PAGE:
The recently established Green Army has been raising a lot of eyebrows (and anxiety) in the ranks of the oil and gas industry. "We are under attack from these people, and we have to push back," explained Louisiana Oil and Gas Association (LOGA) President Don Briggs at the recent State of the Industry Luncheon held in Lafayette, La.
Although identified by Briggs as one of several individuals and groups who are enemies to the industry, John Barry -- who until recently was vice-president of the Southeast Louisiana Flood Protection Authority -- says that is just not the case.
"The industry may see me as an enemy, I do not see the industry as an enemy," he explained at a public meeting held at the Clifton Chenier Center, also in Lafayette, on February 6.
Barry has been perhaps the most prominent public face regarding the landmark lawsuit filed last summer by the levee board against oil and gas producing companies operating within the state. The board filed the suit after citing studies that show the industry, which has cut around 10,000 miles of canals and pipelines through Louisiana coastal lands, has significantly contributed to the state's land loss and increased risk of flooding.
"What this lawsuit is about is three things, what every parent teaches their kids -- you keep your word, you obey the law, and you take responsibility for your actions," Barry added.
Barry, who has been a recent target by both LOGA and the Jindal administration, is also the President of Restore Louisiana Now (RLN), which was created in order to support the lawsuit and the levee board.
RLN is also a member of the growing Green Army -- a network and coalition of environmental groups and citizens concerned with issues that are affecting the human health and the ecological well being of the state.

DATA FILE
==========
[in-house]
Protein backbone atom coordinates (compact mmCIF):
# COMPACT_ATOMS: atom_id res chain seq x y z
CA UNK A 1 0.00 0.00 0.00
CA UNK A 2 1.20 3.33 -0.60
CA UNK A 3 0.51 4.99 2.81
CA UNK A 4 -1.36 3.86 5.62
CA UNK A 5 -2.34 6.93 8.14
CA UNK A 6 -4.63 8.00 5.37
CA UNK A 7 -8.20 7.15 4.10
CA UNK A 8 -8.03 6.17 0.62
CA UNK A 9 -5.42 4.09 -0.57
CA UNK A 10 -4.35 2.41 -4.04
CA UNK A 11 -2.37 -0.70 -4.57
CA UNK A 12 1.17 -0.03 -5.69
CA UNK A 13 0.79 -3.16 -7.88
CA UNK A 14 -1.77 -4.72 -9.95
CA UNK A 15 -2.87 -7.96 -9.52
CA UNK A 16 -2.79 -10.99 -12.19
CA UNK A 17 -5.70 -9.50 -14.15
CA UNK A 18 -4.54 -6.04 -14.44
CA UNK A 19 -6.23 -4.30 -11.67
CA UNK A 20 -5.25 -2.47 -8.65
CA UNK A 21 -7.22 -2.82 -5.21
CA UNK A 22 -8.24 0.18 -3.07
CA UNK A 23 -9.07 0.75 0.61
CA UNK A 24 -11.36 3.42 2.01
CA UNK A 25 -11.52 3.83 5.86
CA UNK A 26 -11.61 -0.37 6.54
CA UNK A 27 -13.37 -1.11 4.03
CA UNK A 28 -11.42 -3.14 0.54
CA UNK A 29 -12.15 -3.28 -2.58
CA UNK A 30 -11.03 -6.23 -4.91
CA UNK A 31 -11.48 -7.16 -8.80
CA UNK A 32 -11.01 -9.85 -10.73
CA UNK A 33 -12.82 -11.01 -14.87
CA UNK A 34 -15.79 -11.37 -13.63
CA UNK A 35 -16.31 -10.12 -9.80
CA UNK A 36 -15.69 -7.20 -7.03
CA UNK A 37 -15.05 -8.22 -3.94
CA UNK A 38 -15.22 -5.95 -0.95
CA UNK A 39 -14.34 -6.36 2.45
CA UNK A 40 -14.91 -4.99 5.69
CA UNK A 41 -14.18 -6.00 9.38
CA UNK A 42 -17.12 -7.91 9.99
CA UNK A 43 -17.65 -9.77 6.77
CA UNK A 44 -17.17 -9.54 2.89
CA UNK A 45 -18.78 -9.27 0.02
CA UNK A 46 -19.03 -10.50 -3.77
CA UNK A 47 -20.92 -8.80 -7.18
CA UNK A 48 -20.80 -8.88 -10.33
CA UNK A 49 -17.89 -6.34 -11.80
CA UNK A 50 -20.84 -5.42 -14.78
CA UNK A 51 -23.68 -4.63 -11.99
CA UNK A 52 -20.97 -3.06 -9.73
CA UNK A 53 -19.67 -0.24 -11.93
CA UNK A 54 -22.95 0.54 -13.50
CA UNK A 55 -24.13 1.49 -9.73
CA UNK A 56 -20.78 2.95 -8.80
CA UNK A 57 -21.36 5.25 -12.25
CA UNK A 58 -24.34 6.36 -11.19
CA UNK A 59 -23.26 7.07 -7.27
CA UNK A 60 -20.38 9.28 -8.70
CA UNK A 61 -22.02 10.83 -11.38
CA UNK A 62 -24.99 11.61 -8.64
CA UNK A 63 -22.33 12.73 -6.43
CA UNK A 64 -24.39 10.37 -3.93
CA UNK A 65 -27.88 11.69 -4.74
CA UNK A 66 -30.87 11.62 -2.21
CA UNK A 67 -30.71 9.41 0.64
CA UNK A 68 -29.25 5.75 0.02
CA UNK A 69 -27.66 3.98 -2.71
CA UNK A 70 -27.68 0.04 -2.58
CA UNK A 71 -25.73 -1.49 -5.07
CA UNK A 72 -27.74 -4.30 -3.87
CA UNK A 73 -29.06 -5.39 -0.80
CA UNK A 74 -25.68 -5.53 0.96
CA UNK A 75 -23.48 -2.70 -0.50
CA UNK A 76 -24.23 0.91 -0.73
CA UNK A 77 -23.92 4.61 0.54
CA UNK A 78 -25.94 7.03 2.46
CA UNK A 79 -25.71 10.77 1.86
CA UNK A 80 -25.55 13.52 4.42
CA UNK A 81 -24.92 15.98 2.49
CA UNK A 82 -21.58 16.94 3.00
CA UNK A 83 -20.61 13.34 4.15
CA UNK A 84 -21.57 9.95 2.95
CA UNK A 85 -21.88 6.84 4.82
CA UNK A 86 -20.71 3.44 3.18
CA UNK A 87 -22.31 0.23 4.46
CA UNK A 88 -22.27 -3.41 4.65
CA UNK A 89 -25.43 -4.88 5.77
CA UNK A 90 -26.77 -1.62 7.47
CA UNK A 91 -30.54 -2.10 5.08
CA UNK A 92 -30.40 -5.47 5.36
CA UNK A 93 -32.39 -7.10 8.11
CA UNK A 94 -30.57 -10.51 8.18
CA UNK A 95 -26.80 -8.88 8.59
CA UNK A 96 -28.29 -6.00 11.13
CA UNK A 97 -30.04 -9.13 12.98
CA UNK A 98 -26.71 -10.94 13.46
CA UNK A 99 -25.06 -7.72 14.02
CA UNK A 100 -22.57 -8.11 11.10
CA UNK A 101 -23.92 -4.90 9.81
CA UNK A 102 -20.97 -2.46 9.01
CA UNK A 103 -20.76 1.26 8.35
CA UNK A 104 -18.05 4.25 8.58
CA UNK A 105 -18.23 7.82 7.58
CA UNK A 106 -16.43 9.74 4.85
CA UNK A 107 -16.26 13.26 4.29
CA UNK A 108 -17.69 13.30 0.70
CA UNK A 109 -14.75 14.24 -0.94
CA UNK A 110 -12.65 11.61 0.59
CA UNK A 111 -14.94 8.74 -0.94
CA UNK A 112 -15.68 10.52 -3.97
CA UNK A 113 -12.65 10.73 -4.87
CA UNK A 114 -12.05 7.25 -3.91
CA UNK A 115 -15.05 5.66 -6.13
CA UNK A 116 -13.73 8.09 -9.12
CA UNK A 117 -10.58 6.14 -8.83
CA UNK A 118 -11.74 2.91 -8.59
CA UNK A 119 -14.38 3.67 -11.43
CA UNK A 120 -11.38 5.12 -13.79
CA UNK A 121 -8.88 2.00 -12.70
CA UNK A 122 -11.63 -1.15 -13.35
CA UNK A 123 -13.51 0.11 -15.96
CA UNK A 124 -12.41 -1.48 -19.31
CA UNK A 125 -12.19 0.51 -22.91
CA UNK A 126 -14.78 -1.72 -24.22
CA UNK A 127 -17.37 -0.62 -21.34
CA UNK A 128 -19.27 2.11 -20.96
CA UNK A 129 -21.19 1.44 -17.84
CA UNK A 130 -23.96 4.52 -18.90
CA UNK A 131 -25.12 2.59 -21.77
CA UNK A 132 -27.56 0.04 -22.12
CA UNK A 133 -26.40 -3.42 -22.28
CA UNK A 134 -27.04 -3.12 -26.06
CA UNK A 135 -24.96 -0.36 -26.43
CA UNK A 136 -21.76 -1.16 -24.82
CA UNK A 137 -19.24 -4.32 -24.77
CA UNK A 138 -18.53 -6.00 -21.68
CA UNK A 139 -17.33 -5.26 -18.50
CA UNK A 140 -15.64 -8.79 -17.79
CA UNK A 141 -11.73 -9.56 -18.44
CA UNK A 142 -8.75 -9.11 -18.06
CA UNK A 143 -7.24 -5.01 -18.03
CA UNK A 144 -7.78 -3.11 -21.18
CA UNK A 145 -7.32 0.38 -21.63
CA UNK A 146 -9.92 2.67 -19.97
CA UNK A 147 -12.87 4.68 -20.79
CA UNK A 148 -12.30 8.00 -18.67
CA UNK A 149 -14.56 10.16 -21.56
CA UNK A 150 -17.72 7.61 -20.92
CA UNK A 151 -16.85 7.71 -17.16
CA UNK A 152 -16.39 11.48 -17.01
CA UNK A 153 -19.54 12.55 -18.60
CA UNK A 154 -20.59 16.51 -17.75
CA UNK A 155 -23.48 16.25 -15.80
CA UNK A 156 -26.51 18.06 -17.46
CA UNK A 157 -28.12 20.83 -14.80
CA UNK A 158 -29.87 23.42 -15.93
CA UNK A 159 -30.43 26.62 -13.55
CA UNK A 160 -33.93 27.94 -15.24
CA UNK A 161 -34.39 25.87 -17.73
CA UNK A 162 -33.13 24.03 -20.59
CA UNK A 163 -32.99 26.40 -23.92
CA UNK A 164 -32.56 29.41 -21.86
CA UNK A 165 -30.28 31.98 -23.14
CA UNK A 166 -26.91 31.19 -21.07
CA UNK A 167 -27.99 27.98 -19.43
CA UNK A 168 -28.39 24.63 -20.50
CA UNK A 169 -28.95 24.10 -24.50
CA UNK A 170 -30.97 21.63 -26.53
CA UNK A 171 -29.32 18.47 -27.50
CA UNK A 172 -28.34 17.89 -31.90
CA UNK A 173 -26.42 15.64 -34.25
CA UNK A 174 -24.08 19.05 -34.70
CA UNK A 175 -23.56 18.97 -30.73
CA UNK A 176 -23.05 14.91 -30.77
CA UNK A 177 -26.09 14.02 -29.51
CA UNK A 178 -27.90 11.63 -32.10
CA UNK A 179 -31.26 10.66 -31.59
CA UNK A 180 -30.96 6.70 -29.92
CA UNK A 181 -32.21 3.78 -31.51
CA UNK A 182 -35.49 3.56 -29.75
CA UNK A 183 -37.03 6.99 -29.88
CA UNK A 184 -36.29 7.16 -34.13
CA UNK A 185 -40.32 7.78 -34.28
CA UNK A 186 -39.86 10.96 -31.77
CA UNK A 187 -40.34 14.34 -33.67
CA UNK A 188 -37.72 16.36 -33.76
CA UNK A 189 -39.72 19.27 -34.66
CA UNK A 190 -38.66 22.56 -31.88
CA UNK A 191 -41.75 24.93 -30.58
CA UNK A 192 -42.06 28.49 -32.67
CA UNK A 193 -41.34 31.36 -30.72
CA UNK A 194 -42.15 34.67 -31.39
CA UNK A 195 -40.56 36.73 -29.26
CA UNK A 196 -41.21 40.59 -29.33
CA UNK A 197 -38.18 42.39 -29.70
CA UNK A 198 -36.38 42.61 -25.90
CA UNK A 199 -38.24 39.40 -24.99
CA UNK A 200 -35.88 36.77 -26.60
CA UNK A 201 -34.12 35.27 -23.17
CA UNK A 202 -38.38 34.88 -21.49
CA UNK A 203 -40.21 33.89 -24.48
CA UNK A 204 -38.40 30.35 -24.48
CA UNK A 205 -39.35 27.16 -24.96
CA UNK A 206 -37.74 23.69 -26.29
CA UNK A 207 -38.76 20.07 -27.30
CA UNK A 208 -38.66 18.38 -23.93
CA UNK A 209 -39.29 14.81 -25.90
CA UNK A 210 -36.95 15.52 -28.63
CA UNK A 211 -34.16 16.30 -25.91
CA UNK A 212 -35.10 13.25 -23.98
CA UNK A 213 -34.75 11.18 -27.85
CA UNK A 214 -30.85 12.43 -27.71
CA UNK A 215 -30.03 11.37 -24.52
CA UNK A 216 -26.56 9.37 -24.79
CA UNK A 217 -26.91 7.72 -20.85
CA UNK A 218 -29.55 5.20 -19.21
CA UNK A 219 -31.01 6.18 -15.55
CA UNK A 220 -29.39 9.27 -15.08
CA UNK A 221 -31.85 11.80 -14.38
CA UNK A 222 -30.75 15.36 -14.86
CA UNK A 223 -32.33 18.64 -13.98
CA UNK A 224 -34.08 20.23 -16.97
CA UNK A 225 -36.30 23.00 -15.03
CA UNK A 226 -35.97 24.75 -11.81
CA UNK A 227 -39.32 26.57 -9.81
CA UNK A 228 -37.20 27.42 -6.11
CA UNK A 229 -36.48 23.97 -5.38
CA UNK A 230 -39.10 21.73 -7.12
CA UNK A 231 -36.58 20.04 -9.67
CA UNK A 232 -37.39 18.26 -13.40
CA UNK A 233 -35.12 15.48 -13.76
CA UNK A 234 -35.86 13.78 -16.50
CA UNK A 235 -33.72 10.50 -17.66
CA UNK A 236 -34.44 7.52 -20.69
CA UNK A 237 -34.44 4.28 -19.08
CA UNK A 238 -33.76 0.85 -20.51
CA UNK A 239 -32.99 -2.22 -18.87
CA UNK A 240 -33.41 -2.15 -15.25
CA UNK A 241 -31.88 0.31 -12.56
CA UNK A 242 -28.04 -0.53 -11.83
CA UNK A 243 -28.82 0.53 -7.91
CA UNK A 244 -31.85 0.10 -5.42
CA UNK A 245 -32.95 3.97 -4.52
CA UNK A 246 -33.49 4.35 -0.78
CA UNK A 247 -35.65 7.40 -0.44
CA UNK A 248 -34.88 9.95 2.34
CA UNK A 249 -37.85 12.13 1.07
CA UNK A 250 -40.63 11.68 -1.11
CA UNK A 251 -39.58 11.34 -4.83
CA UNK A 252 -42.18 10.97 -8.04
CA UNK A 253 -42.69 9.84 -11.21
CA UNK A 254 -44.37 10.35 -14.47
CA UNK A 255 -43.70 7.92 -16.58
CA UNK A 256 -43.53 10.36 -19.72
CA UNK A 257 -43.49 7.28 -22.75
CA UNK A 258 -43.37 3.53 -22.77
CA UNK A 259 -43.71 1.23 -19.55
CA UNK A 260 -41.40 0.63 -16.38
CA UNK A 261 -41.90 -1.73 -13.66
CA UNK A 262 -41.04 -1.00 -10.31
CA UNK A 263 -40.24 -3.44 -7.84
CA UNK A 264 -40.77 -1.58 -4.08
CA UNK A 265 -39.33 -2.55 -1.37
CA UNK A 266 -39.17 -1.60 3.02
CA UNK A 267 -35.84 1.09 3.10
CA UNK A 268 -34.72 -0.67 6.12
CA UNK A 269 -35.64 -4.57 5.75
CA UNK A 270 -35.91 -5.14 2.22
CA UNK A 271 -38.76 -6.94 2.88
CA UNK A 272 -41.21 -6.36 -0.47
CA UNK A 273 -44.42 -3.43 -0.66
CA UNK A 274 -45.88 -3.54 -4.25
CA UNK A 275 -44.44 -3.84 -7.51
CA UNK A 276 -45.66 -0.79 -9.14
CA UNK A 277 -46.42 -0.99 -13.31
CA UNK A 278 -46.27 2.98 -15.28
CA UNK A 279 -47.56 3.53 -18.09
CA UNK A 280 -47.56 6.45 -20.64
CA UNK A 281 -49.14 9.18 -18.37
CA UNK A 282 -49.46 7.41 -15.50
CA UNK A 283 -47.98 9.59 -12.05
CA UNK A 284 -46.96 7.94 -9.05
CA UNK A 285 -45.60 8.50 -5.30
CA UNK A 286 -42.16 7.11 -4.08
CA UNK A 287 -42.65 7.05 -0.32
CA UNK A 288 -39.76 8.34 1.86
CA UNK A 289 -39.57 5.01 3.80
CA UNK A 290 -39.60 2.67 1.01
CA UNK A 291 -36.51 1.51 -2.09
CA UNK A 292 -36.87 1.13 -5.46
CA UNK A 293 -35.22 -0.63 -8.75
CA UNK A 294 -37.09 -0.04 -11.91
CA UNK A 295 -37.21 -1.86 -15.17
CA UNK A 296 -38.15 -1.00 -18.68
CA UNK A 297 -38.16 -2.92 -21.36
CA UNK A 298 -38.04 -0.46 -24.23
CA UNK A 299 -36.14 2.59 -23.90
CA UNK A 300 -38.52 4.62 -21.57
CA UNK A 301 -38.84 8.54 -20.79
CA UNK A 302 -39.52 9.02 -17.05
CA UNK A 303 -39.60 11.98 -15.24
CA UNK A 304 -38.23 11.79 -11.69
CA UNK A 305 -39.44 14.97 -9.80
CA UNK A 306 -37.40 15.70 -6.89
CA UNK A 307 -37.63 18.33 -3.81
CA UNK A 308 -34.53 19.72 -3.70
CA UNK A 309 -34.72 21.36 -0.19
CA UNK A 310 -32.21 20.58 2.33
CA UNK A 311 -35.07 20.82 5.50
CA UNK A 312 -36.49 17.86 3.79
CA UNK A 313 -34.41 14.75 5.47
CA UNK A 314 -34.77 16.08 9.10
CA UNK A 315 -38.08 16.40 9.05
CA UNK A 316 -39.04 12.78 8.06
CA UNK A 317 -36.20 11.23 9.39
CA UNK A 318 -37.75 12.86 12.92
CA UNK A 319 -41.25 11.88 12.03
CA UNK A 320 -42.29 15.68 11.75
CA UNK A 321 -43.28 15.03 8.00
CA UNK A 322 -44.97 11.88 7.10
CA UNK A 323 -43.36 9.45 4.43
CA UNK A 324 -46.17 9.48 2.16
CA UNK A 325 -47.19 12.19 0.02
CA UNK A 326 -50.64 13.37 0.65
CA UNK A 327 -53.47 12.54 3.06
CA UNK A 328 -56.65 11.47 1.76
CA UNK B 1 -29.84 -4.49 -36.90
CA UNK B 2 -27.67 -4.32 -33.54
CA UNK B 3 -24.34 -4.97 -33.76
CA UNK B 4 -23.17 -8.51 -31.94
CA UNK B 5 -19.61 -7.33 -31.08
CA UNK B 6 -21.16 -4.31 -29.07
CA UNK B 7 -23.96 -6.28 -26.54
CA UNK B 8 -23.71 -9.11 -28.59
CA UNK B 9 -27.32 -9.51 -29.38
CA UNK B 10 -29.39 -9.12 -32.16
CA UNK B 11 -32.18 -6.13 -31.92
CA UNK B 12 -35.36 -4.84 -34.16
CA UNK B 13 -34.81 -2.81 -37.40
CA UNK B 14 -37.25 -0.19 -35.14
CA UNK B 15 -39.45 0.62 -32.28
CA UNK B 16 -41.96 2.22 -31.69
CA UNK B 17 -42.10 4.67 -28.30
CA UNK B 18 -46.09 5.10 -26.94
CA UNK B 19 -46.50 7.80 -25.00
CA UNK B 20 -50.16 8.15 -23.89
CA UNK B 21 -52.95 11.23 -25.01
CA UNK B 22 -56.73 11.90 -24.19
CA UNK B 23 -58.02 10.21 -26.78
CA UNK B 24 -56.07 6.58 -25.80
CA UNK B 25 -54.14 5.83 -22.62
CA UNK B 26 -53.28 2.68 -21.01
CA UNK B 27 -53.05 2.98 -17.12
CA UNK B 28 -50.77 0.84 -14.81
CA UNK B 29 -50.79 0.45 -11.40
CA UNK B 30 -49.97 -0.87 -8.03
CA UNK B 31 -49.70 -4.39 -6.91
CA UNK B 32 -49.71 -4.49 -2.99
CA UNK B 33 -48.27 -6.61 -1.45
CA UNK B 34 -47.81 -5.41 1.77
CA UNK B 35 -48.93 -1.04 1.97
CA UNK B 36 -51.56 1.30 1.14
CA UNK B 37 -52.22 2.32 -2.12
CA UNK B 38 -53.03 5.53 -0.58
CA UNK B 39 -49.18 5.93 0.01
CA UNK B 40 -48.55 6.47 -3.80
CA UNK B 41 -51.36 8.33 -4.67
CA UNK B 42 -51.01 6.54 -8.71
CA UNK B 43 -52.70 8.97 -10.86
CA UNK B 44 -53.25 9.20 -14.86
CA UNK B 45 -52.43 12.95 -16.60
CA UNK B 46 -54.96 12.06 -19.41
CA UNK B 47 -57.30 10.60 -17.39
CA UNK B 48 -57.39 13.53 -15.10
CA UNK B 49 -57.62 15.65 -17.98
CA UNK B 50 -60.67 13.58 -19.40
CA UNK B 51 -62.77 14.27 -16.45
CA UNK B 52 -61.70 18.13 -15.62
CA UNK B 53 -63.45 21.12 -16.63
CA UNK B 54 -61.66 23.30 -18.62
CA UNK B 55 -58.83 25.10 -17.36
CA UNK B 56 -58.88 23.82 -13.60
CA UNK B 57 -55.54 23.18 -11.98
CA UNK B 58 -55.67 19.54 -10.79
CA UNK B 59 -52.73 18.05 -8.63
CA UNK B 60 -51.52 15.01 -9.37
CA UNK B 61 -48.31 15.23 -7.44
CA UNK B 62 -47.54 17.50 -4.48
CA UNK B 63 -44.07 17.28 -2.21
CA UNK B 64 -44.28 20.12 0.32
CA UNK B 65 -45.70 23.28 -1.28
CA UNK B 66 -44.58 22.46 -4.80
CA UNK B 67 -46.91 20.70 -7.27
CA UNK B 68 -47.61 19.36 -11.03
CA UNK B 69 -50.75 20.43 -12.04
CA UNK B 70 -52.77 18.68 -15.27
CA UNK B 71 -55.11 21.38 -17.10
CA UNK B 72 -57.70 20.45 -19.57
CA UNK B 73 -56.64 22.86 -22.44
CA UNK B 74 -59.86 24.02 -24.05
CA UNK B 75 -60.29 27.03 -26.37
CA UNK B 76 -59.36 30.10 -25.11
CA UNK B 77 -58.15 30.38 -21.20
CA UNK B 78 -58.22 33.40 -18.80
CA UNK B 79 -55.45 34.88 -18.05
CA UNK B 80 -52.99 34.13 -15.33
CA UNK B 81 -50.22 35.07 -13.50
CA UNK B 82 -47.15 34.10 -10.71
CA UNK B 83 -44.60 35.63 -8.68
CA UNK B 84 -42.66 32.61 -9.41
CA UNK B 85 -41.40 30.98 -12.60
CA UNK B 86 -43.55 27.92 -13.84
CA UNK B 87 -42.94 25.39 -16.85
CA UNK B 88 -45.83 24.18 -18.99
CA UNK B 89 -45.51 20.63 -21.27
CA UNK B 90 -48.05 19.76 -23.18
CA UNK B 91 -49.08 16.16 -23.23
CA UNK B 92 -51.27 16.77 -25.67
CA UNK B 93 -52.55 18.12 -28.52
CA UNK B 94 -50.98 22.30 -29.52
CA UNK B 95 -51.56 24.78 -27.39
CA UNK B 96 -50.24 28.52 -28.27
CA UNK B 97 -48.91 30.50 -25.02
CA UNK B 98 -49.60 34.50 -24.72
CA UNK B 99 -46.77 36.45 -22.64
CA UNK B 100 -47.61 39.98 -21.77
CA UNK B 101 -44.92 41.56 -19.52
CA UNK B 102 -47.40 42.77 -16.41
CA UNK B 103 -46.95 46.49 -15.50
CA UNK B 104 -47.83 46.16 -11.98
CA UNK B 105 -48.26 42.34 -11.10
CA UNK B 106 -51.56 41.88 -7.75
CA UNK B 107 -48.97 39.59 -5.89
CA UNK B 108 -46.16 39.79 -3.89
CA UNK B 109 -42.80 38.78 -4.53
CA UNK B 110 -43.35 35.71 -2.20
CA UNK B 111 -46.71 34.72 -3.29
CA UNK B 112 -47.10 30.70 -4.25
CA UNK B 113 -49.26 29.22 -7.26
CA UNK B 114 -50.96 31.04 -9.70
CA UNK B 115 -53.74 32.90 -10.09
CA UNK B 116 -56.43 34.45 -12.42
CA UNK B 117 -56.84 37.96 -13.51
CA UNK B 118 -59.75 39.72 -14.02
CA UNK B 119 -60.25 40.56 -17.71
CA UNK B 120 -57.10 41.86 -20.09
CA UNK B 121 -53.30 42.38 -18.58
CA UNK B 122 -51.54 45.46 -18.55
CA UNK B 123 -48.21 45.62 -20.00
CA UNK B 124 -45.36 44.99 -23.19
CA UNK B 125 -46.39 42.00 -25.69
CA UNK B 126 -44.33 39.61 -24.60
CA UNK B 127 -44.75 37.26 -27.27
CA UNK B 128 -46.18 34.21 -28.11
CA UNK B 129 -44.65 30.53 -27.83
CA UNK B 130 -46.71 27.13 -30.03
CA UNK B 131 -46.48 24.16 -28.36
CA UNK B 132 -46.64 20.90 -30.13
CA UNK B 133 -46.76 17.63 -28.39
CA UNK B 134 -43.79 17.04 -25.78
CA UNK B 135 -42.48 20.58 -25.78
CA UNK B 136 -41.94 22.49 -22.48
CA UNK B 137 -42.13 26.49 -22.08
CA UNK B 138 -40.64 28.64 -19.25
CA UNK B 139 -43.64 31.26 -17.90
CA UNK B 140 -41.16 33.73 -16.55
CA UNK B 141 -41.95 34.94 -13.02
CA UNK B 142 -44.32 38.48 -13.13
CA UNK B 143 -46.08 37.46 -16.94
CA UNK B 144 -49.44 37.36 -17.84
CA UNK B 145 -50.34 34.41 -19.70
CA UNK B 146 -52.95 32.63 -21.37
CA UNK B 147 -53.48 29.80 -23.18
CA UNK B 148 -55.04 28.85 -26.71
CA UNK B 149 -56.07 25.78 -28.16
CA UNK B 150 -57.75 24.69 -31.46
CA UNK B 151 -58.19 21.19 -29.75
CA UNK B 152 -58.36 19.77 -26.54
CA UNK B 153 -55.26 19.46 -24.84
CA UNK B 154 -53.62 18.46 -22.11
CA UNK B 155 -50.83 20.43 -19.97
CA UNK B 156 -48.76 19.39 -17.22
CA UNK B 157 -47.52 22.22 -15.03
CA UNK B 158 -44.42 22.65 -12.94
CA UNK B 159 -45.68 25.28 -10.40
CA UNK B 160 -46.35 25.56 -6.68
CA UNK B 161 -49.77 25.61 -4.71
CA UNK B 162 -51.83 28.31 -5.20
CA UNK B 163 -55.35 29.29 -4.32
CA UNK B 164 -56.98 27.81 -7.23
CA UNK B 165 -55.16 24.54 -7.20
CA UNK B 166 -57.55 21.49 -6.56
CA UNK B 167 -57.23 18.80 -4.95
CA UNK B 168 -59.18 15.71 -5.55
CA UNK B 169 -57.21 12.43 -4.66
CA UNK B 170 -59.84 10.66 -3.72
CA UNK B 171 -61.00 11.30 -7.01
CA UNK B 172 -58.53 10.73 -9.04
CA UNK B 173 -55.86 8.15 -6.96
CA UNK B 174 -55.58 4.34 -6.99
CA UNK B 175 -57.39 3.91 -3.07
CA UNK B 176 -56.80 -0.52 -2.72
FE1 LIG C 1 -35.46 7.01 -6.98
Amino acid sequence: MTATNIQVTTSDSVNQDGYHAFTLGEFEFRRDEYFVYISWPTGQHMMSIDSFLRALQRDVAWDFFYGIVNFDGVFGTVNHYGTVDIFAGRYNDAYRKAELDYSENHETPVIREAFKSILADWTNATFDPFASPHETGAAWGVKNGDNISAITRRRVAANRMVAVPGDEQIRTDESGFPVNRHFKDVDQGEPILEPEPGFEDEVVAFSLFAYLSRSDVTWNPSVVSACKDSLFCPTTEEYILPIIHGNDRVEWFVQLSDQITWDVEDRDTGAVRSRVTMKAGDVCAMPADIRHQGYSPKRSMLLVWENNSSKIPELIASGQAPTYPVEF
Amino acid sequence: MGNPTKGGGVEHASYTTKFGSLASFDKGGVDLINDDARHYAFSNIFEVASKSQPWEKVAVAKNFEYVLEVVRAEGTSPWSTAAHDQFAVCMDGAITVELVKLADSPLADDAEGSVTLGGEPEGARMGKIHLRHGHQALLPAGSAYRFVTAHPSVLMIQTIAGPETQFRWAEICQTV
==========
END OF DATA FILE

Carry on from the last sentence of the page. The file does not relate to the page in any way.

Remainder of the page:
The Green Army also includes the groups Save Lake Peigneur, Baton Rouge Aquifer Protection, Concerned Citizens of Grand Bois, the Sierra Club, VAYLA New Orleans, Zion Travelers Cooperative Center, 350 NOLA, Ouachita Riverkeeper, Restore Louisiana Now, Save Charity Hospital, NOLA Trash Mob, Lower Ninth Ward Village, Lower Mississippi Riverkeeper, Louisiana Progress, Louisiana Bucket Brigade, Levees.org, Louisiana Environmental Action Network, the League of Women Voters, Global Green USA, Gulf Restoration Network, The Green Project, Lower Ninth Ward Center for Sustainable Engagement and Development, Advocates for Environmental Human Rights, Alliance for Affordable Energy and the Deep South Center for Environmental Justice, and is led by retired Lieutenant General Russel Honoré.
"There is an expiration date on clean drinking water in Louisiana. We will have less tomorrow than we had today. And this is because of the acts of men, of greed and of a failed democracy. A democracy that put the flag of oil and gas companies over our capitol, over the constitution of responsibility to look out for the welfare of the people," explained Honoré at the meeting.
Honoré, who is best known as the commander of the Joint Task Force Katrina, which coordinated military efforts for relief to a storm-ravaged New Orleans following the 2005 hurricanes, went on to challenge the audience to take action in defense of the state's resources.
"We are the witnesses. We must report. We must speak out. We must take action to make sure that the rest of the Nation knows that we are killing our water."
Additionally, speaker, attorney and Acadian cultural defender, Warren Perrin, expressed worry of the effects of land loss to the Cajun culture and people to those present at the meeting.